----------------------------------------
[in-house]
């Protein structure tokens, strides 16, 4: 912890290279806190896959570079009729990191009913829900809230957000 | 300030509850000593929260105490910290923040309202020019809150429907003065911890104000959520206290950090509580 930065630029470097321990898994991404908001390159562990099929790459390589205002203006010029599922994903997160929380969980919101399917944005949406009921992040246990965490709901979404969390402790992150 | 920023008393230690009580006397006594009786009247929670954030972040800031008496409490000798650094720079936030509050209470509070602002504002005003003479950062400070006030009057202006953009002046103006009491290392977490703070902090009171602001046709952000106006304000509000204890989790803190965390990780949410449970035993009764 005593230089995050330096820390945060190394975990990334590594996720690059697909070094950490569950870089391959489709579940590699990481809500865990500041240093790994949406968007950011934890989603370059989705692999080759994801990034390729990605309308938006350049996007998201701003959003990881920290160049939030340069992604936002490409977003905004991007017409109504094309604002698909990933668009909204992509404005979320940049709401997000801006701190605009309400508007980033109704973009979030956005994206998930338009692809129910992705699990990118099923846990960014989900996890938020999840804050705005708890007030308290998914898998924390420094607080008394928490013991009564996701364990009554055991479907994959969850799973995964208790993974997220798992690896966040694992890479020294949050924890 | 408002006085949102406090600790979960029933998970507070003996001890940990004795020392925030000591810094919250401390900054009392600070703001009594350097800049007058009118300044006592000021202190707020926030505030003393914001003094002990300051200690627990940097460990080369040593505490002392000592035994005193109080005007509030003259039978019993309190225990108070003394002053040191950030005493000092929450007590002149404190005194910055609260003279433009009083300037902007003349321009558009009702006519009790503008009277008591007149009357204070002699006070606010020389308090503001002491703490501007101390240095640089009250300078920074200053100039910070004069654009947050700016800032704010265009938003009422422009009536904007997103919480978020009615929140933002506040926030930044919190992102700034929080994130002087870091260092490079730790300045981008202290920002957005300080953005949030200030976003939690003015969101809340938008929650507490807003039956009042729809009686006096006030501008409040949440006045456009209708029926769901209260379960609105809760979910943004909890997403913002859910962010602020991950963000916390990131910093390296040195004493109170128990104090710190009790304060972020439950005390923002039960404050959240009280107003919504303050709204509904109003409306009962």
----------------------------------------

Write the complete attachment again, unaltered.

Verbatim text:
[in-house]
């Protein structure tokens, strides 16, 4: 912890290279806190896959570079009729990191009913829900809230957000 | 300030509850000593929260105490910290923040309202020019809150429907003065911890104000959520206290950090509580 930065630029470097321990898994991404908001390159562990099929790459390589205002203006010029599922994903997160929380969980919101399917944005949406009921992040246990965490709901979404969390402790992150 | 920023008393230690009580006397006594009786009247929670954030972040800031008496409490000798650094720079936030509050209470509070602002504002005003003479950062400070006030009057202006953009002046103006009491290392977490703070902090009171602001046709952000106006304000509000204890989790803190965390990780949410449970035993009764 005593230089995050330096820390945060190394975990990334590594996720690059697909070094950490569950870089391959489709579940590699990481809500865990500041240093790994949406968007950011934890989603370059989705692999080759994801990034390729990605309308938006350049996007998201701003959003990881920290160049939030340069992604936002490409977003905004991007017409109504094309604002698909990933668009909204992509404005979320940049709401997000801006701190605009309400508007980033109704973009979030956005994206998930338009692809129910992705699990990118099923846990960014989900996890938020999840804050705005708890007030308290998914898998924390420094607080008394928490013991009564996701364990009554055991479907994959969850799973995964208790993974997220798992690896966040694992890479020294949050924890 | 408002006085949102406090600790979960029933998970507070003996001890940990004795020392925030000591810094919250401390900054009392600070703001009594350097800049007058009118300044006592000021202190707020926030505030003393914001003094002990300051200690627990940097460990080369040593505490002392000592035994005193109080005007509030003259039978019993309190225990108070003394002053040191950030005493000092929450007590002149404190005194910055609260003279433009009083300037902007003349321009558009009702006519009790503008009277008591007149009357204070002699006070606010020389308090503001002491703490501007101390240095640089009250300078920074200053100039910070004069654009947050700016800032704010265009938003009422422009009536904007997103919480978020009615929140933002506040926030930044919190992102700034929080994130002087870091260092490079730790300045981008202290920002957005300080953005949030200030976003939690003015969101809340938008929650507490807003039956009042729809009686006096006030501008409040949440006045456009209708029926769901209260379960609105809760979910943004909890997403913002859910962010602020991950963000916390990131910093390296040195004493109170128990104090710190009790304060972020439950005390923002039960404050959240009280107003919504303050709204509904109003409306009962």